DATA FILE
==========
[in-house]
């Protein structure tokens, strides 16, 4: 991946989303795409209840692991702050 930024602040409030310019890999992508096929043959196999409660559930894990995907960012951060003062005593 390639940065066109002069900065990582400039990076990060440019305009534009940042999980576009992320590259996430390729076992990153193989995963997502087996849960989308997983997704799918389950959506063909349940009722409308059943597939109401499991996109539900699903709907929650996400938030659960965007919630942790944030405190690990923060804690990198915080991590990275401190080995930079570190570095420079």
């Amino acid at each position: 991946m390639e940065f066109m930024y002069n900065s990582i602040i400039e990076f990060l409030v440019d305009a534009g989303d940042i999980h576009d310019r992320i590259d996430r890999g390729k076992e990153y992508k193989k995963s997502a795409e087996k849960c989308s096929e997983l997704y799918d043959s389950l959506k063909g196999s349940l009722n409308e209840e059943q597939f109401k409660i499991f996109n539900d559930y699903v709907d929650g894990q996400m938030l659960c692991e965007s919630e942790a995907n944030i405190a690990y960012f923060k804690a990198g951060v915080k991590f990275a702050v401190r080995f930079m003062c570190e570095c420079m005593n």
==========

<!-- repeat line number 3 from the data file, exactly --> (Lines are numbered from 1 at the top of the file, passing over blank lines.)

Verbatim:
């Amino acid at each position: 991946m390639e940065f066109m930024y002069n900065s990582i602040i400039e990076f990060l409030v440019d305009a534009g989303d940042i999980h576009d310019r992320i590259d996430r890999g390729k076992e990153y992508k193989k995963s997502a795409e087996k849960c989308s096929e997983l997704y799918d043959s389950l959506k063909g196999s349940l009722n409308e209840e059943q597939f109401k409660i499991f996109n539900d559930y699903v709907d929650g894990q996400m938030l659960c692991e965007s919630e942790a995907n944030i405190a690990y960012f923060k804690a990198g951060v915080k991590f990275a702050v401190r080995f930079m003062c570190e570095c420079m005593n």